|3||POVERTY AS A CHALLENGE|
Social groups which are most vulnerable to poverty are Scheduled Caste and Scheduled Tribe households.
Joint family system has prevented people from doing hard work.
Steps taken by the Government for Poverty Alleviation
Our government’s strategy to poverty reduction has been twofold. One, promotion of economic growth and, two, targeted poverty alleviation programmes.
Poverty Alleviation Programmes : To address the poor, a need for targeted anti-poverty programmes was strongly felt.
Some of them are given below :
- Prime Minister Rojgar Yojana (PMRY) : The aim of this programme (which was started in 1993) was to create self-employment opportunities for educated unemployed youth in rural areas and small towns.
- Rural Employment Generation Programme (REGP) : REGP was launched in 1995 to create self-employment opportunities in rural areas.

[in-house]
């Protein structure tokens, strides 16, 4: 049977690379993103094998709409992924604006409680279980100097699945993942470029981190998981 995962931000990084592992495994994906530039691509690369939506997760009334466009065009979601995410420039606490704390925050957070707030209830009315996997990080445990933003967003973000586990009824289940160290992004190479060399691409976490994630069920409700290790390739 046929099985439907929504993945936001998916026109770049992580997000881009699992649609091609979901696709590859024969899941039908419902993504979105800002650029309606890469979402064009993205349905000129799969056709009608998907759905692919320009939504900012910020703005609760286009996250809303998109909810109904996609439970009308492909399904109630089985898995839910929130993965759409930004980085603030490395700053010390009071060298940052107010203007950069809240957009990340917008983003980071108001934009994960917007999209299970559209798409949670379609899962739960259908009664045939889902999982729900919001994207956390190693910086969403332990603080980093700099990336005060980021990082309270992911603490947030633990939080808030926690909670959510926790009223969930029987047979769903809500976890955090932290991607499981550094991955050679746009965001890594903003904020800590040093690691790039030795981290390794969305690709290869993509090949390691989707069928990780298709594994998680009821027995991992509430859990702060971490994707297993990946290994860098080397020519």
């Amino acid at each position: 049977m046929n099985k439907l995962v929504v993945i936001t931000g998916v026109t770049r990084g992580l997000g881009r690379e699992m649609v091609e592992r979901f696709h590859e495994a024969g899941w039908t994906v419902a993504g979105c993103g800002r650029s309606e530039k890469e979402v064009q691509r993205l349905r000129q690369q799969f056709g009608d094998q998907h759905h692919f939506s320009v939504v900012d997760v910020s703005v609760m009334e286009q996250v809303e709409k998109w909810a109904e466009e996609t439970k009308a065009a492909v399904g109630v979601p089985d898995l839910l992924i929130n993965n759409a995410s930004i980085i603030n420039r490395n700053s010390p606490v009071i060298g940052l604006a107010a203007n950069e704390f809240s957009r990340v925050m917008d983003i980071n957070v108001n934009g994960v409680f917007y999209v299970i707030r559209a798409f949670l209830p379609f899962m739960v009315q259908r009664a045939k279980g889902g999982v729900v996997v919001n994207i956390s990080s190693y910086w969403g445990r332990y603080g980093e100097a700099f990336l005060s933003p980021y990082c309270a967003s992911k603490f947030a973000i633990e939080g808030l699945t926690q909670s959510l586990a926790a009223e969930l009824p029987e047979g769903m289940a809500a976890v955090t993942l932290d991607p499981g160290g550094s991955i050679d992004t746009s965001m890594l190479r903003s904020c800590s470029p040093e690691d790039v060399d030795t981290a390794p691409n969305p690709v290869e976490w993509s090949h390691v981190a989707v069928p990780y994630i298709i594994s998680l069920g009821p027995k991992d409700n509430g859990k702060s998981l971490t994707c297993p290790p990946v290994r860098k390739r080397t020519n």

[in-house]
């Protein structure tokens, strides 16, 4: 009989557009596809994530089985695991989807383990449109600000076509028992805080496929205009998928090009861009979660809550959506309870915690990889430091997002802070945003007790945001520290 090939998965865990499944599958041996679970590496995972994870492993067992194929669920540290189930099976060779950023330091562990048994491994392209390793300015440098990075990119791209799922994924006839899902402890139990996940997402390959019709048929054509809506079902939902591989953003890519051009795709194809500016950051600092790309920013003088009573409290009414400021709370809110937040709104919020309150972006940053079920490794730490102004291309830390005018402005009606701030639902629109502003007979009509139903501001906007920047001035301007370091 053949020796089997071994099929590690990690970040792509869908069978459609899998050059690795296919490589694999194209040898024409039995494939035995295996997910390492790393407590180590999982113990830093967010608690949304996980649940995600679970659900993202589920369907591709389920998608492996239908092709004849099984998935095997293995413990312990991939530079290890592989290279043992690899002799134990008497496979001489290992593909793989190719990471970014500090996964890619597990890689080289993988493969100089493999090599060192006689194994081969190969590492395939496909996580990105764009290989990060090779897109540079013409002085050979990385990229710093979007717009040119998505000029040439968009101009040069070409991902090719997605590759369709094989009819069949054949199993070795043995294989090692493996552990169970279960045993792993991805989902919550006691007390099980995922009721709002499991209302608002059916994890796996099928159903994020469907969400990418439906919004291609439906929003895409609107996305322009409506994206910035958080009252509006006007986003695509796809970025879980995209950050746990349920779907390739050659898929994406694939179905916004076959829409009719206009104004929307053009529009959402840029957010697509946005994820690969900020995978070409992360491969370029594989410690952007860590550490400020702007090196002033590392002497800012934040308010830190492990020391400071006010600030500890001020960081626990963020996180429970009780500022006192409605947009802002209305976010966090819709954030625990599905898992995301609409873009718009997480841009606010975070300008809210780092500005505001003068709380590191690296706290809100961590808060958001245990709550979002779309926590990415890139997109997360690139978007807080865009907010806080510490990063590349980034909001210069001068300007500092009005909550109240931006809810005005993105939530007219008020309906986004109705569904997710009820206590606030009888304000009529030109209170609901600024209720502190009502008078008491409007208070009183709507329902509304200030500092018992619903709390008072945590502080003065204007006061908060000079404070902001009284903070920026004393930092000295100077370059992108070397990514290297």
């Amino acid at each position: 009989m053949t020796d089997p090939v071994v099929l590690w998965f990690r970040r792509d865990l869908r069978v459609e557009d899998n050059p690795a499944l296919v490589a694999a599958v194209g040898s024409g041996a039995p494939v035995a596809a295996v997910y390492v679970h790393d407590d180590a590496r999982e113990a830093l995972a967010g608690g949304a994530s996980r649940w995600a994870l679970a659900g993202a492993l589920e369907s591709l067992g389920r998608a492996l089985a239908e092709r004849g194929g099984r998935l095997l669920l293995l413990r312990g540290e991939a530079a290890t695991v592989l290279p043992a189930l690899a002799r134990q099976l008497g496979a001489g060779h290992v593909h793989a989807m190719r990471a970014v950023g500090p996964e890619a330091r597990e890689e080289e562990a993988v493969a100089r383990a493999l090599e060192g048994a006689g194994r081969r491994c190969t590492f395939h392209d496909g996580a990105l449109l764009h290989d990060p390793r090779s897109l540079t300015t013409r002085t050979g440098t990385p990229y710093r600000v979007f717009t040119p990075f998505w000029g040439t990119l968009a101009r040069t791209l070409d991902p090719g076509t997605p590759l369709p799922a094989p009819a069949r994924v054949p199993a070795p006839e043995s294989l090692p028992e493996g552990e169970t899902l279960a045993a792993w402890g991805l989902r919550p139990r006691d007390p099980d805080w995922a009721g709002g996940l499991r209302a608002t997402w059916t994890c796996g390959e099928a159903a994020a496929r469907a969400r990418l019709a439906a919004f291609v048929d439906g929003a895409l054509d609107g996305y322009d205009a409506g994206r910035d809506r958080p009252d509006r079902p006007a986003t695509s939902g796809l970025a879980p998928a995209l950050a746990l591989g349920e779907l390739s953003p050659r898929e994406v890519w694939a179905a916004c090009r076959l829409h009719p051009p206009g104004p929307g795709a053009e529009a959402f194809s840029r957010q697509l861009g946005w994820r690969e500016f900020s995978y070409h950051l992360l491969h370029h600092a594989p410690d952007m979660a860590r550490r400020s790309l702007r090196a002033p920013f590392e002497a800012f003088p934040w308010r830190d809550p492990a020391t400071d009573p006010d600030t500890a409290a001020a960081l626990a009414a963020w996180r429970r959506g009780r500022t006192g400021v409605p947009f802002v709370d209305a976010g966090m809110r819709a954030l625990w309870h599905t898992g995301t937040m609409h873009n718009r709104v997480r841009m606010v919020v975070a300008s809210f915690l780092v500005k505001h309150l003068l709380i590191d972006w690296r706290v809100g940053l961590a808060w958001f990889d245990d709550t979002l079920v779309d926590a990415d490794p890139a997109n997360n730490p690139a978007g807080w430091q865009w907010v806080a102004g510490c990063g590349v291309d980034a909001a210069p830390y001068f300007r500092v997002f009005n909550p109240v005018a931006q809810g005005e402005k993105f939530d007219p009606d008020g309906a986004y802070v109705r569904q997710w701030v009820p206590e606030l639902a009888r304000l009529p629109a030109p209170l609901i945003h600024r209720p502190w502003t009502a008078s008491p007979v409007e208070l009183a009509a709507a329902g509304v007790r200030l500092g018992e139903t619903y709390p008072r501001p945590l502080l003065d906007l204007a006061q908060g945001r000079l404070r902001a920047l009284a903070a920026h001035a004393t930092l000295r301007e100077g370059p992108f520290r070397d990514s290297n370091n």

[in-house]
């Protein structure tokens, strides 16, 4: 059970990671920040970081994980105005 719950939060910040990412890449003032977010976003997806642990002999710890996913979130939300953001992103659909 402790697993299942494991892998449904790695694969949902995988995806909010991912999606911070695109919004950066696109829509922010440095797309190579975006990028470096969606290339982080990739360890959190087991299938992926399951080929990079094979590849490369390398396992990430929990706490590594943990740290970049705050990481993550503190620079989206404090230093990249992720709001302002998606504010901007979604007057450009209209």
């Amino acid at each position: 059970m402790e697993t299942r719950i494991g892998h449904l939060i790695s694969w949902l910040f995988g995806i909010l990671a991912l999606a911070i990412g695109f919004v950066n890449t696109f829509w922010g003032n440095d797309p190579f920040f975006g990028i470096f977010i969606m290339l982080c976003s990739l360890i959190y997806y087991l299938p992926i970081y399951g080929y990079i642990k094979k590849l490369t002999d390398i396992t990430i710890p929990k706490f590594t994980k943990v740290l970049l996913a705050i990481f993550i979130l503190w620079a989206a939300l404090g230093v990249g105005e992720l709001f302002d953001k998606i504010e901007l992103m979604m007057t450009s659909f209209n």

- Swarna Jayanti Gram Swarojgar Yojana (SGSY) : SGSY was started in 1999. The programme aims at bringing the assisted poor families above the poverty line.
- Pradhan Mantri Gramodaya Yojana (PMGY) was launched in 2000.
- Antyodaya Anna Yojana (AAY) for ‘the poorest of poors’ and elders.
- National Food for Work Programme (NFWP) was launched in 2004.
- National Rural Employment Guarantee Act (NREGA) was passed in September 2005. The Act provides 100-days assured employment every year to every rural household in 200 districts.
The Challenges Ahead
Though poverty has declined in India, poverty reduction remains India’s most compelling challenge. We will have to do something special to fight against wide regional disparities. We must broaden the definition of poverty from ‘a minimum subsistence level of living to a reasonable level of living’. Bigger challenges before us are : providing health care, education and job security for all the achieving gender equality.